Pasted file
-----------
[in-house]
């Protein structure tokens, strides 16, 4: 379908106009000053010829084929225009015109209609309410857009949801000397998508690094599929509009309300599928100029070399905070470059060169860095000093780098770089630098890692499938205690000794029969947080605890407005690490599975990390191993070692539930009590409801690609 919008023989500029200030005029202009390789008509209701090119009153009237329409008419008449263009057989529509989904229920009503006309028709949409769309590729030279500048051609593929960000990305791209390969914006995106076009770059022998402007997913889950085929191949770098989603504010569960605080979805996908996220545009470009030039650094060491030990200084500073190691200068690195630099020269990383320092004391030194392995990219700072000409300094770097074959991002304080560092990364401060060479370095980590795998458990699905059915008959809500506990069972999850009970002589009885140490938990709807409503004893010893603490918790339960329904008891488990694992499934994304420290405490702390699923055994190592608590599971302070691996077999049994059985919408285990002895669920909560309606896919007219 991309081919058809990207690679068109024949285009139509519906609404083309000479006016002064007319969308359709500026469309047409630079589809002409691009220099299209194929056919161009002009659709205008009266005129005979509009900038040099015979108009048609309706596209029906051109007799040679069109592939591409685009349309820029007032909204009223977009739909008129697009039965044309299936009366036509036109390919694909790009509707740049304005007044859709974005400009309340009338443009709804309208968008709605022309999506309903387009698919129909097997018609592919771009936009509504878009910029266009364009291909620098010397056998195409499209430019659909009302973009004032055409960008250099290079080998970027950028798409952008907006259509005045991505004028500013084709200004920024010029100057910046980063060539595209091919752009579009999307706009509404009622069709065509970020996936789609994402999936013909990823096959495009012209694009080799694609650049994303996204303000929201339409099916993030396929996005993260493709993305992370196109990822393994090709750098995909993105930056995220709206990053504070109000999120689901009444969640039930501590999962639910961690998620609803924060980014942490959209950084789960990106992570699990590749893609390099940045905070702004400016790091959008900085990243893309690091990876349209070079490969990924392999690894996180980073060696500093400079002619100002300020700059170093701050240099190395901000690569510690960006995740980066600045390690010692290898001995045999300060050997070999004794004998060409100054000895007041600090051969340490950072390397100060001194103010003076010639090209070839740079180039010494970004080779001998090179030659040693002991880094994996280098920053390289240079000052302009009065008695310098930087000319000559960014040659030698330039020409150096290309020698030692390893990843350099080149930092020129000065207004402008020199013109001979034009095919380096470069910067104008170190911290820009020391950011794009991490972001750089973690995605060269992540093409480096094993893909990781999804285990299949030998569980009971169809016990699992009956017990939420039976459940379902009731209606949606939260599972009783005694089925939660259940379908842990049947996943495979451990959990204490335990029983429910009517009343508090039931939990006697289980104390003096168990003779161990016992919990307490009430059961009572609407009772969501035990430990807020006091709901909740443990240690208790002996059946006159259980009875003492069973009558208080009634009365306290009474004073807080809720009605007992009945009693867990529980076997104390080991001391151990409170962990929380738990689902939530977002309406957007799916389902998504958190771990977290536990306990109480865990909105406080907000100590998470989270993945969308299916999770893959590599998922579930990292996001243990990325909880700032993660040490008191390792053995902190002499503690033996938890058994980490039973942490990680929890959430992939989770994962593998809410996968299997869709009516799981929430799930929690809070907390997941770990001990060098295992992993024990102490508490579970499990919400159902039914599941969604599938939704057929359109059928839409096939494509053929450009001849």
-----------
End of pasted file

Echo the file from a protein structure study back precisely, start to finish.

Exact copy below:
[in-house]
């Protein structure tokens, strides 16, 4: 379908106009000053010829084929225009015109209609309410857009949801000397998508690094599929509009309300599928100029070399905070470059060169860095000093780098770089630098890692499938205690000794029969947080605890407005690490599975990390191993070692539930009590409801690609 919008023989500029200030005029202009390789008509209701090119009153009237329409008419008449263009057989529509989904229920009503006309028709949409769309590729030279500048051609593929960000990305791209390969914006995106076009770059022998402007997913889950085929191949770098989603504010569960605080979805996908996220545009470009030039650094060491030990200084500073190691200068690195630099020269990383320092004391030194392995990219700072000409300094770097074959991002304080560092990364401060060479370095980590795998458990699905059915008959809500506990069972999850009970002589009885140490938990709807409503004893010893603490918790339960329904008891488990694992499934994304420290405490702390699923055994190592608590599971302070691996077999049994059985919408285990002895669920909560309606896919007219 991309081919058809990207690679068109024949285009139509519906609404083309000479006016002064007319969308359709500026469309047409630079589809002409691009220099299209194929056919161009002009659709205008009266005129005979509009900038040099015979108009048609309706596209029906051109007799040679069109592939591409685009349309820029007032909204009223977009739909008129697009039965044309299936009366036509036109390919694909790009509707740049304005007044859709974005400009309340009338443009709804309208968008709605022309999506309903387009698919129909097997018609592919771009936009509504878009910029266009364009291909620098010397056998195409499209430019659909009302973009004032055409960008250099290079080998970027950028798409952008907006259509005045991505004028500013084709200004920024010029100057910046980063060539595209091919752009579009999307706009509404009622069709065509970020996936789609994402999936013909990823096959495009012209694009080799694609650049994303996204303000929201339409099916993030396929996005993260493709993305992370196109990822393994090709750098995909993105930056995220709206990053504070109000999120689901009444969640039930501590999962639910961690998620609803924060980014942490959209950084789960990106992570699990590749893609390099940045905070702004400016790091959008900085990243893309690091990876349209070079490969990924392999690894996180980073060696500093400079002619100002300020700059170093701050240099190395901000690569510690960006995740980066600045390690010692290898001995045999300060050997070999004794004998060409100054000895007041600090051969340490950072390397100060001194103010003076010639090209070839740079180039010494970004080779001998090179030659040693002991880094994996280098920053390289240079000052302009009065008695310098930087000319000559960014040659030698330039020409150096290309020698030692390893990843350099080149930092020129000065207004402008020199013109001979034009095919380096470069910067104008170190911290820009020391950011794009991490972001750089973690995605060269992540093409480096094993893909990781999804285990299949030998569980009971169809016990699992009956017990939420039976459940379902009731209606949606939260599972009783005694089925939660259940379908842990049947996943495979451990959990204490335990029983429910009517009343508090039931939990006697289980104390003096168990003779161990016992919990307490009430059961009572609407009772969501035990430990807020006091709901909740443990240690208790002996059946006159259980009875003492069973009558208080009634009365306290009474004073807080809720009605007992009945009693867990529980076997104390080991001391151990409170962990929380738990689902939530977002309406957007799916389902998504958190771990977290536990306990109480865990909105406080907000100590998470989270993945969308299916999770893959590599998922579930990292996001243990990325909880700032993660040490008191390792053995902190002499503690033996938890058994980490039973942490990680929890959430992939989770994962593998809410996968299997869709009516799981929430799930929690809070907390997941770990001990060098295992992993024990102490508490579970499990919400159902039914599941969604599938939704057929359109059928839409096939494509053929450009001849």